Child’s Play 2 has a great fun-to-dumb ratio and it knows exactly what it’s supposed to be. I like it, maybe more than the original. What do you think, Margetis?
This is a tough one for me because it was far and way my favorite slasher movie as a child, and by child, I mean when I was in the single digits. But before you start freaking out that a toddler was watching this in all it’s blood-soaked glory, keep in mind I was only watching the edited down version on USA Network. As I said in the introduction, this and the third one were like the most played movies on USA Network during the mid to late 90s. Eventually when I was 11 or so, my mom let me rent all four of the existing Child’s Play films, in all of their violent glory and the second one, especially for 11-year-old me, was great. Time has made me appreciate this one less, though.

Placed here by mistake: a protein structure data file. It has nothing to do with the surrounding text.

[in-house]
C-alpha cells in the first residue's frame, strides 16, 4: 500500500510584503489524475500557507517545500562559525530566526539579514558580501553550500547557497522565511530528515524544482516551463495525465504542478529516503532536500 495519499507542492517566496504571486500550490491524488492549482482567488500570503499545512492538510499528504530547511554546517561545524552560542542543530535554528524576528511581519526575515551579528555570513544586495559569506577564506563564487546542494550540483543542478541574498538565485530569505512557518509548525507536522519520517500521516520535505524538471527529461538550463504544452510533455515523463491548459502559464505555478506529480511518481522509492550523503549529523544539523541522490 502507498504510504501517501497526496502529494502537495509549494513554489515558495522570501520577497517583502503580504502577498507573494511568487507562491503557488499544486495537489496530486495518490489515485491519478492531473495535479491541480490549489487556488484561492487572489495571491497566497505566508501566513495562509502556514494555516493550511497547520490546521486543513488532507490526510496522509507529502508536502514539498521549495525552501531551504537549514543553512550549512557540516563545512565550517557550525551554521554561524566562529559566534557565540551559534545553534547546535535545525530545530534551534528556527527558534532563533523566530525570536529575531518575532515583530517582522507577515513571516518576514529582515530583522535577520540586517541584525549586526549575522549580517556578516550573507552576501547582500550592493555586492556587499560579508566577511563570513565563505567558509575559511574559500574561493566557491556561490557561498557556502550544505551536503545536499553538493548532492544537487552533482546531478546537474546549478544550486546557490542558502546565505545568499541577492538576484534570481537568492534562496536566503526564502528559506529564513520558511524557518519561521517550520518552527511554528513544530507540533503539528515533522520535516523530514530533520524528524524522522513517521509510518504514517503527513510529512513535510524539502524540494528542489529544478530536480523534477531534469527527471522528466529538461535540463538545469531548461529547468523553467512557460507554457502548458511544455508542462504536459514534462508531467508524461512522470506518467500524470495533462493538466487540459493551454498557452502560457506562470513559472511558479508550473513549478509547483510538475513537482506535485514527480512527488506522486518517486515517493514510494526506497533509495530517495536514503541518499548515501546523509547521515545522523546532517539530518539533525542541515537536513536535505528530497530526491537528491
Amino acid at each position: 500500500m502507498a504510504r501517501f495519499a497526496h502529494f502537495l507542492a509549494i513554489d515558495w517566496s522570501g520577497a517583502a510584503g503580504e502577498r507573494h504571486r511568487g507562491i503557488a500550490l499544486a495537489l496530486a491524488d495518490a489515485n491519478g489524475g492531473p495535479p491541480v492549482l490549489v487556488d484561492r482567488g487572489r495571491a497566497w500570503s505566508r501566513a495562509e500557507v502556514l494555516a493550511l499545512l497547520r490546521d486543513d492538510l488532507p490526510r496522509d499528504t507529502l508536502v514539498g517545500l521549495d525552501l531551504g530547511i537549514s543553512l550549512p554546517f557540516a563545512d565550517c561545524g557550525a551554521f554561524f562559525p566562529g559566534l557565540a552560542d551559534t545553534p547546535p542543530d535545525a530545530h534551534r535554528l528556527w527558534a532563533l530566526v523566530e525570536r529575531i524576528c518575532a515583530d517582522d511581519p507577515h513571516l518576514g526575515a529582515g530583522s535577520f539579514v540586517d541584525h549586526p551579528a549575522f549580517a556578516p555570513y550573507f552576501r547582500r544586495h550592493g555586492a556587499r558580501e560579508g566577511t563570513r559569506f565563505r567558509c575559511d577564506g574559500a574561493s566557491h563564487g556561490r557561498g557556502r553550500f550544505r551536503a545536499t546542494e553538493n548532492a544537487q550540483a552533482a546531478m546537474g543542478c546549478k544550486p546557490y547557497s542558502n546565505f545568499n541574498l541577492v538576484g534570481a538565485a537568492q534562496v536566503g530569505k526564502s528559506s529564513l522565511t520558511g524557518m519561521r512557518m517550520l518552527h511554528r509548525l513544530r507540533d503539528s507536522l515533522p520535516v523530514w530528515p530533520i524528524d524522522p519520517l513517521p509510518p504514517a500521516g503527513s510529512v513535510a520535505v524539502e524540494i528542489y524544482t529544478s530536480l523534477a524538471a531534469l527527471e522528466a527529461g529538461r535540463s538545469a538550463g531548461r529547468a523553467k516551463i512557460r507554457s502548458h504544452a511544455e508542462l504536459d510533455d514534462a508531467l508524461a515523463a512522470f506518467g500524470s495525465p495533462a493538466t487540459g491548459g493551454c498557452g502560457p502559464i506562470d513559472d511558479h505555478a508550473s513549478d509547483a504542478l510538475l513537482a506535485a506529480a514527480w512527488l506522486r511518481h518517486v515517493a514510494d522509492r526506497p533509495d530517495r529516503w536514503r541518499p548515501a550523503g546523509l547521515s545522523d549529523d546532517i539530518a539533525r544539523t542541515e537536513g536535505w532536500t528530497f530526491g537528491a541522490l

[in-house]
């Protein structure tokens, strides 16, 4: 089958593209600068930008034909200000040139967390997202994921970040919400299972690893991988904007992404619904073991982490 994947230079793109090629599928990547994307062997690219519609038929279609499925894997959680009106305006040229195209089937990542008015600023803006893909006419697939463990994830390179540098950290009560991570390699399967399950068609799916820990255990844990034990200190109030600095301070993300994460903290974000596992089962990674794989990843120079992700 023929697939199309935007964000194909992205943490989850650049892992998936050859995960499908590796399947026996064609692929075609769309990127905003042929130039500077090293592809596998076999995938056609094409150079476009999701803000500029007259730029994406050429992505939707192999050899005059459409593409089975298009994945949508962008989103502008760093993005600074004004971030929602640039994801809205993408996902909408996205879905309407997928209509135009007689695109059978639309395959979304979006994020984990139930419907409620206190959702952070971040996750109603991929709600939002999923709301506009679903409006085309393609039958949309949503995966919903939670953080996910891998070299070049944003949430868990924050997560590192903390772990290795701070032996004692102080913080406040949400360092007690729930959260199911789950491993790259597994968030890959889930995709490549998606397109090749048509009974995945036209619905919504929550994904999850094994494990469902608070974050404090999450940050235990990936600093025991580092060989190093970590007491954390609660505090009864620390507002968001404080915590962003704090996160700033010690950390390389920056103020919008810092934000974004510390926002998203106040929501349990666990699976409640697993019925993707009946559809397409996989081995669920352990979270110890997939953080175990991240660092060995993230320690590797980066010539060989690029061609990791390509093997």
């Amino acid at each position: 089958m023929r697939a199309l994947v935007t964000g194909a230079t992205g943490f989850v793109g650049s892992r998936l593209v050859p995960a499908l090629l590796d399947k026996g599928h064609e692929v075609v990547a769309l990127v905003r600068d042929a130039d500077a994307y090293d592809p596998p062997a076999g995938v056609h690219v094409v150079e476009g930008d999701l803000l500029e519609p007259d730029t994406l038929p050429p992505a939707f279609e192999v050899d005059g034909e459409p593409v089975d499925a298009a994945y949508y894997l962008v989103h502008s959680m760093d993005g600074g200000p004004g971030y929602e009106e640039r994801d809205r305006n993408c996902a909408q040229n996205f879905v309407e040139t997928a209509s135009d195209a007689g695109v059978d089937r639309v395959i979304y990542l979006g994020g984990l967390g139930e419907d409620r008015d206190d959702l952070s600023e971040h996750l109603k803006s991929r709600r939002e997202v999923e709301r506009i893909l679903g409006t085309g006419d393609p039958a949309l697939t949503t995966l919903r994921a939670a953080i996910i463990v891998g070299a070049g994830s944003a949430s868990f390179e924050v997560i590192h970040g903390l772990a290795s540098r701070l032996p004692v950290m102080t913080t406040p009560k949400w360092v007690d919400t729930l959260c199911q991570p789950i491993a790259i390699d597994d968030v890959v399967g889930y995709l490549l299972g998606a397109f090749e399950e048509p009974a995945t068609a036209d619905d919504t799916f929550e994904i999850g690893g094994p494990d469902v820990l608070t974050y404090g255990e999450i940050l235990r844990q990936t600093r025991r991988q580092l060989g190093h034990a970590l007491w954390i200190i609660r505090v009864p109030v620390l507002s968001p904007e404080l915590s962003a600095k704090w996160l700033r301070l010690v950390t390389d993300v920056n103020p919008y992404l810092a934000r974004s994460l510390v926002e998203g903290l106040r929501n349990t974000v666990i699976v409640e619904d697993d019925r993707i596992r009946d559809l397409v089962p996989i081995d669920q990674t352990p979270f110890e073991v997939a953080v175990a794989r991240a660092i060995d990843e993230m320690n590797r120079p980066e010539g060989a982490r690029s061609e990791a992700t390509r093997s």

I really have to request a roommate piss test from you for lumping this in with the cinematic phenomenon sequels like T2 or Godfather Part II. I thought for a while some of the meth I was selling was going missing and this all but confirms it. T2 really flipped the script on the original in that it expanded the action but repositioned the viewer to identify with and like Arnold’s terminator character (a new character “technically”, but pretty much the same thing inverted good.) This made us, as an audience, feel morally cleaner about delighting in the explosive chaotic violence that is a Cameron action film. In Aliens, Cameron again flipped the script by making a dark, tense, claustrophobic, deliberately paced horror film into a loud, fun, and overall wider action/adventure picture. The Godfather Part II takes a perfectly paced and almost magically lean three hour epic, and plays looser but deeper with it, adding another half hour and successfully jumping between two different time periods which in their own separate ways paint a portrait of the absolute fabrication that is the American dream. You can argue that Godfather 1 maybe romanticizes the mafia, but Godfather II absolutely deglamorizes it, showing what a human shell being a mob boss has made Michael Corleone. But let’s get back on track, Child’s Play 2 doesn’t really flip the script at all. It’s the same old doll, killing people, in the same exact way (albeit with less impact) as the first one. Sure, the climax is more intense, but it’s just Chucky trying to play hide the soul with Andy again. They add in an older foster sister character that IMO mimics what the Jamie Lloyd character had in her older foster sister in Halloween 4 & 5, but the parents are more or less the same, not particularly well developed other than that they want the best for an obviously disturbed child and then die cruel deaths.